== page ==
For those of you still lamenting the loss of GOOD, we caught up with a few of its fired editors who talked about their new project on the horizon and how GOOD is poised to become more like Reddit and less like a magazine.
We spoke with GOOD's ex-managing editor Megan Greenwell, ex-lifestyle editor Amanda Hess, and ex-associate editor Nona Willis Aronowitz, as well as some other sources who declined to be named to hear their take of what actually went down and where things go from here.
Update: Shortly after we published this post, a tipster forwarded us the company-wide email that GOOD founder Ben Goldhirsh sent out on Monday to explain what was going on in the company. The whole thing is below, but to our eyes, he seems to want to emphasize that getting rid of an editorial team is by choice (not financial circumstances). But he also portends that GOOD is changing its "fundamental strategy" away from publishing something like the edited journalism it had been producing. Here's the whole thing.
it's monday. about to head out to Sustainable Brands. but wanted to engage all after I spoke to a few folks individually who raised some thoughts/questions/concerns about what occurred last week. namely, was the company in any sort of trouble/should they worry about their jobs, and were these decisions made with deliberation. On the first matter, wanted to give everyone the heads up that we're doing well. We're profitable through the first half of the year, and this is probably one of the first times in the company's history where layoffs were made not because of financial pressure, but for strategic reasons. And this brings me to the second question on deliberation. Layoffs are a really tough call to make. And frankly, it's easier to make them when financial pressure is the catalyst. But that wasn't the case here. This was about the direction of the business and the path to manifesting the very exciting potential ahead. Furthermore, this was a decision that was discussed at length, and included the opinions of every team at the company. At the end of the day, the path forward requires some new roles and perspectives, and this meant that some roles got eliminated. While that's hard. It's also right. Right for our business, and frankly right for the folks who are great at those roles, and who deserve to be at a place where those roles are fundamental to strategy. I know Casey is planning to dive into the path forward in depth at the coming all-hands, but did want to take the moment now to reach out as digging into it in these individual discussions was valuable and I wanted to share with all. Anyhow, hope you're all doing well. I'm really proud that we made the tough decision here, have put the turmoil behind us, and I'm so stoked about all that lies ahead. Hopefully you are as well, and definitely feel free to reach out to me if you ever want to discuss.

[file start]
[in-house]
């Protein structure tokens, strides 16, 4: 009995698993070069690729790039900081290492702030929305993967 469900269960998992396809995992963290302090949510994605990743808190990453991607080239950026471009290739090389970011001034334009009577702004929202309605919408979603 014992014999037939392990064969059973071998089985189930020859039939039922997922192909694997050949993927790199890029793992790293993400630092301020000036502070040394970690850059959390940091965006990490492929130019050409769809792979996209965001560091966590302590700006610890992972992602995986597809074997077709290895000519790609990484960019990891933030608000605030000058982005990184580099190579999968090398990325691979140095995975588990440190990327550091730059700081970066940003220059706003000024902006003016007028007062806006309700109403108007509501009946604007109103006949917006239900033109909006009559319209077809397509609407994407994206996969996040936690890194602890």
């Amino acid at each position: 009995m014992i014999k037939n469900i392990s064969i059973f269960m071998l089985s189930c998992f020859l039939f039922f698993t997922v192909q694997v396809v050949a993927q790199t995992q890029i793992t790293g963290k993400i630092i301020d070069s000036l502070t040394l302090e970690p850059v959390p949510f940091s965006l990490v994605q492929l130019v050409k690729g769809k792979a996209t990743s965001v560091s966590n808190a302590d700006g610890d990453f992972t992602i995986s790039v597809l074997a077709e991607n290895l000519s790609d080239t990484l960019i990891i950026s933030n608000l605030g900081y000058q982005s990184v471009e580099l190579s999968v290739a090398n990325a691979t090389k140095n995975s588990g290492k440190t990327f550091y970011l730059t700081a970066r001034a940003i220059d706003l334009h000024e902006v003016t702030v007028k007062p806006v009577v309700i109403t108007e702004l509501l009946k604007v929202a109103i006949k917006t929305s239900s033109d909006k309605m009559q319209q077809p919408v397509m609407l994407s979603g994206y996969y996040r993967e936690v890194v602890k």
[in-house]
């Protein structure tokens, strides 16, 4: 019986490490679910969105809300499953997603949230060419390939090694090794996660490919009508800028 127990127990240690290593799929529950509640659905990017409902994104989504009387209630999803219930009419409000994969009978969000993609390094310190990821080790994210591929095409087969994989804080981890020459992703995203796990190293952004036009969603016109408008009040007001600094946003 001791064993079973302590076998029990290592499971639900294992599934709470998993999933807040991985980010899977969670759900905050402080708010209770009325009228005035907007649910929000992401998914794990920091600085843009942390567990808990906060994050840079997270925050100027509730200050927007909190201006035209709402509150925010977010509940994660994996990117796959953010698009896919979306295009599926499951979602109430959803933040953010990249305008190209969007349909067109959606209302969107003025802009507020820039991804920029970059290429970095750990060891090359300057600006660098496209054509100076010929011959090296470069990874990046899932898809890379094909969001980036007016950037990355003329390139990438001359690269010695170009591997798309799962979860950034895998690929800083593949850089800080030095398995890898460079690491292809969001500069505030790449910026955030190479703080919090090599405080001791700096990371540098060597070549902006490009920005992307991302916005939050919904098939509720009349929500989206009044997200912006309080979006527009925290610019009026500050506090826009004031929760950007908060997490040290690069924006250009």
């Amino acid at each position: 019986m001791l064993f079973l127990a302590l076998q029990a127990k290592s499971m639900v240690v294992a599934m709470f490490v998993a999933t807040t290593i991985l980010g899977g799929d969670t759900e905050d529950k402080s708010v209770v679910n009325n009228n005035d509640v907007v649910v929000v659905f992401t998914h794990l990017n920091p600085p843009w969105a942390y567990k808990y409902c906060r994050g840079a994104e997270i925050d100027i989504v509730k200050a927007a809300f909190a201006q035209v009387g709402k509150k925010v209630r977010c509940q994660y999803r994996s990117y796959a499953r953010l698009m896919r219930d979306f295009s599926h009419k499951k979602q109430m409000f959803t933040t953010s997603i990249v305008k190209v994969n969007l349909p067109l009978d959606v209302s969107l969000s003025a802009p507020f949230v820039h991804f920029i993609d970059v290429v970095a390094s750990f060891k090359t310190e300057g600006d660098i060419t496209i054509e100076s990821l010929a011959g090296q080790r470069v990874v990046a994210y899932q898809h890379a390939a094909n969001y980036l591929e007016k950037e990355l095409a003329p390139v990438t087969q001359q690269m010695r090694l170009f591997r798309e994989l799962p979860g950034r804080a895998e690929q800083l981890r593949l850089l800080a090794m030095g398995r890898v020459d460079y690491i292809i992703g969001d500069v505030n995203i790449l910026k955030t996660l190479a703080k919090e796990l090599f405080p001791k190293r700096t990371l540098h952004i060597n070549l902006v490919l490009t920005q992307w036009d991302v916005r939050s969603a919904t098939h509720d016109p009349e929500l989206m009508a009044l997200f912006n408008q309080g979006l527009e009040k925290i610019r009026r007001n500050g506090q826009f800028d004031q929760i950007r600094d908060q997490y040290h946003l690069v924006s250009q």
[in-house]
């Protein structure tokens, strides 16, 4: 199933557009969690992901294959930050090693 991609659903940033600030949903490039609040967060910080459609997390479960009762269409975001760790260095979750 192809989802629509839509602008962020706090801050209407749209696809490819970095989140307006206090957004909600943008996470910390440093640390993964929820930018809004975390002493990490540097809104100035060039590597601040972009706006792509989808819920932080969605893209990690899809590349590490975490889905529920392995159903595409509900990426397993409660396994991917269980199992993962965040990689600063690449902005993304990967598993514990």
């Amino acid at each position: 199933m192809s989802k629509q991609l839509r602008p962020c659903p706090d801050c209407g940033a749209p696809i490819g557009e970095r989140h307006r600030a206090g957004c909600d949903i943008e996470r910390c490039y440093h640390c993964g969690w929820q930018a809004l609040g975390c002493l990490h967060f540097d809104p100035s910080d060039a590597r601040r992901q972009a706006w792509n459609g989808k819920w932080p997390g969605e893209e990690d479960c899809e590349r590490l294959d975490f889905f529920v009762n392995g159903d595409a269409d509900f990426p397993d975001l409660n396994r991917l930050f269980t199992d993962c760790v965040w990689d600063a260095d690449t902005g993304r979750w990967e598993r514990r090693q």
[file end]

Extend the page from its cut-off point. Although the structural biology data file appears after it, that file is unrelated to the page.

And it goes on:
So where are they now?
This is probably the news fans of GOOD and media gazers want first. And we're more than happy to tell you that GOOD's editors will be working together to bring you Tomorrow (working title) magazine. Apparently the fired editors got together in Los Angeles on Monday night and (expect the announcement later today) and came up with the idea to band together one more (we're not saying last) time. "Our idea is to publish a single issue of our dream magazine," said Greenwell. "We've never done our absolute best."